The Secure Income REIT: 4.3% yield with inflation protection

4 mins. to read
The Secure Income REIT: 4.3% yield with inflation protection

One of the things I like about investment trusts is that they don’t always get the attention that they deserve, which means you can often find attractively priced funds that have gone under the radar. A good example is the Secure Income REIT (LON:SIR).

The fund was launched in 2014 to provide a high quality, safe, inflation-protected source of income. This is something that investors have been crying out for and the demand has driven many investment trusts that operate in this area on to a high premium to net asset value (NAV), but the Secure Income REIT seems to have largely gone unnoticed.

SIR owns a freehold portfolio of 26 significant real-estate assets that were externally valued at £1.38 billion at the end of June. All the properties have been fully let to financially strong global businesses and they have a weighted average unexpired lease term of over 23 years.

The underlying assets

The largest segment of the portfolio consists of 19 private hospitals situated in various locations throughout England. These are let out to Ramsay Health Care Limited, which is one of the top 5 private healthcare providers in the world with a market cap of £9.3 billion.

The annual rental income from these sites was £45.6m at the end of June and will increase by a minimum of 2.75% per annum throughout the lease, which has a further 21 years to run with no break options.

SIR also owns central London’s only psychiatric hospital, which has been let to Florence Nightingale Hospitals Limited. All the obligations under the lease are guaranteed by Orpea SA, the French parent company of a group that operates retirement homes, outpatient and rehabilitation clinics and psychiatric care. The annual rental income from the site is currently £2m and will increase by 3% per annum over the remaining 28 years of the lease and there are no break options.

The remainder of the portfolio includes four well known visitor attractions including Alton Towers and Thorpe Park, which are two of the top theme parks in the UK. The rental income on these is £30.9m with annual RPI increases and the payments are guaranteed by Merlin Entertainments Plc, the world’s second largest visitor attraction business after Disney.

At the end of June, 38% of the £1.38bn portfolio was attributable to leisure-related assets with the healthcare properties accounting for the other 62%. In total they generated annual rents of £78.5m, which was equivalent to a rental yield of 5.6%.

On October 28 it was announced that the Board had acquired 55 Travelodge hotels for £196m with the purchase financed by a share placing of £140m and a new £60m 7-year secured debt facility. The initial rental yield is 7% and there are RPI linked rent reviews throughout the remaining 27 years of the lease.

Attractive source of income

The Secure Income REIT has an established portfolio that has been let out to high quality tenants on long leases with fixed annual or RPI-linked increases. It has predictable costs and revenues that should support a rising stream of dividends. The portfolio is managed by Prestbury, which has a strong track record and an 18% stake that aligns its interests to those of the other shareholders.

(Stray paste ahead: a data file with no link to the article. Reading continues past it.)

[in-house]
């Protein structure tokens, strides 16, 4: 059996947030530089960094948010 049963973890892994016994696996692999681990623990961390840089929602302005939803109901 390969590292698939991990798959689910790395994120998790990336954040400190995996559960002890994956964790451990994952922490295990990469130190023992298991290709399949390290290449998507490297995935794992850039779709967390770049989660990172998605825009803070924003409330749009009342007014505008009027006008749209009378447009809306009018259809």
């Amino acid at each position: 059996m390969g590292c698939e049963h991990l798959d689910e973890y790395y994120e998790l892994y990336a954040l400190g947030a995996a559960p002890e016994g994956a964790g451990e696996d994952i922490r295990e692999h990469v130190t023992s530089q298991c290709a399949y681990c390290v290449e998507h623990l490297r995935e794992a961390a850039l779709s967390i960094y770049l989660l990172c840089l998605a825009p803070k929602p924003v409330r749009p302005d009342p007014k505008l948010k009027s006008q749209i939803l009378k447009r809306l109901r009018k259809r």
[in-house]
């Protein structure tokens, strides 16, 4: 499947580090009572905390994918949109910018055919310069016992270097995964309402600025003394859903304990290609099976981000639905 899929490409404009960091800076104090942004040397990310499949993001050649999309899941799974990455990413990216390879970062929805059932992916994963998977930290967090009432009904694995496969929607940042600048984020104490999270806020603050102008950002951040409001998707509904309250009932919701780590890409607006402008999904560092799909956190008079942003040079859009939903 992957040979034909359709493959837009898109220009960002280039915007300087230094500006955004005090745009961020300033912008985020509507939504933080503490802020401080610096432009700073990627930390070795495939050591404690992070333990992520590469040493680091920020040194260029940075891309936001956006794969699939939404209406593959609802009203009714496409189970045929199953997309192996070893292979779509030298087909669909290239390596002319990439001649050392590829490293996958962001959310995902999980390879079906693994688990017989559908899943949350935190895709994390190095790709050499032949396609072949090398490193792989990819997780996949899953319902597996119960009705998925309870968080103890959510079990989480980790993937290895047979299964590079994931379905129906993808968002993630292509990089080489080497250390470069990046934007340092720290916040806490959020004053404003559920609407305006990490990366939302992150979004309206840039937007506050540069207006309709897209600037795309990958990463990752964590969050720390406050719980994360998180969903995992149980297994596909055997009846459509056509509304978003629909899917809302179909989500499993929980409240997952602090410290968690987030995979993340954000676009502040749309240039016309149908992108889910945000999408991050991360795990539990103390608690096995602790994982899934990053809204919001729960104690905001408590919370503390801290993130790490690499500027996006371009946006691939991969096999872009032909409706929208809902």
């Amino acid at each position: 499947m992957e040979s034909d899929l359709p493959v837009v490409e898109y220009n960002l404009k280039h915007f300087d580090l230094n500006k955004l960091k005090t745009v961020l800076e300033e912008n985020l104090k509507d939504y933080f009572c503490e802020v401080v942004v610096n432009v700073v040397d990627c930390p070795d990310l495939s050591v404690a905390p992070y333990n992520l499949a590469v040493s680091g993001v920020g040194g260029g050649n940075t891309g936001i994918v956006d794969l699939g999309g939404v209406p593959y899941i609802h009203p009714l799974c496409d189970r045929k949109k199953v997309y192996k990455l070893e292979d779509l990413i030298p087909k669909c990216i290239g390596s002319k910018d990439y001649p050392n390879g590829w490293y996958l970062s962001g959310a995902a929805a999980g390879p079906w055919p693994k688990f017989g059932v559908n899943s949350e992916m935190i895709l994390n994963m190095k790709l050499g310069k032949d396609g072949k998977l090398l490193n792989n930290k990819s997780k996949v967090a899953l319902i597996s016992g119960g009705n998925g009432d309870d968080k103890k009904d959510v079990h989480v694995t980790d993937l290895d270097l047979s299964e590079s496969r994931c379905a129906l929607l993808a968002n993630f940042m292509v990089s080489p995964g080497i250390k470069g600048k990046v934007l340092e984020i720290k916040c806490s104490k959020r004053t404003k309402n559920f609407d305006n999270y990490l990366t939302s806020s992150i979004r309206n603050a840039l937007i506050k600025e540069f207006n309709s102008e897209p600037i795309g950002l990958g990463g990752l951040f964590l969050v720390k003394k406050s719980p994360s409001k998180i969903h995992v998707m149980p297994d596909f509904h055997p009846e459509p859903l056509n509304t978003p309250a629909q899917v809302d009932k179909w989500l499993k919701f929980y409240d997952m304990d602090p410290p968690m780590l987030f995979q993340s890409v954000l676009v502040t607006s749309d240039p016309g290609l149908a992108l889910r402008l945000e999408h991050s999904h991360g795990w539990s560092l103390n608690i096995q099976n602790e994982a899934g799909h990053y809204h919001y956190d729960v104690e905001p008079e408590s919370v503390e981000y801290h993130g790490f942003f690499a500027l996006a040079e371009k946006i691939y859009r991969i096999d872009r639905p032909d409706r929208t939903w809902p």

Its first quarterly distribution of 2.9375 pence per share was paid in August and it has recently announced an equivalent payment to be made on November 25 to shareholders on the register on October 28.

The Board has said that the Travelodge acquisition should enable it to increase the next quarterly payment that is due in February to 3.325p. If it maintains this level it would put the shares that are currently trading at 310p on a prospective yield of 4.3%.

According to analysts at Edison, a medium-term increase in RPI of about 3% would enable the fund to grow its dividend per share by about 6.5% per annum to 2022. When you add in the expected increase in the value of the properties due to the higher rents it should enable the fund to achieve an annual 11% NAV total return.

At the end of June the fund’s NAV was around 300p per share, which means it is trading on about a 3% premium. The nearest equivalents are the infrastructure investment trusts and they are trading on an average premium of 16%.

As well as the valuation and the yield, I also like the fact that it is less susceptible to a slowdown in the UK economy than a more mainstream property fund. This was a point made by the trust’s Chairman, Martin Moore, in the interim accounts to the end of June, where he wrote:

“We have always been keen to make a clear distinction between mainstream commercial property and the composition of our portfolio, which is entirely let to strong covenants on long leases with guaranteed uplifts in less cyclical alternative property sectors. Whereas the rental levels of traditional property assets tend to follow economic growth, both upwards and downwards, our cash flows are much more predictable and resilient.”

The most significant risk is likely to be the high borrowing, as the fund had a net loan to value ratio of 59.5% at the end of June, although this has since fallen to 56% following the share placing to finance the Travelodge acquisition.

You also need to bear in mind the low number of tenants. I know that these are large and well financed businesses, but if anything serious happened to one of them it would have a potentially disastrous impact on the fund. As long as you are comfortable with this it should be a useful diversifying source of income for your portfolio.


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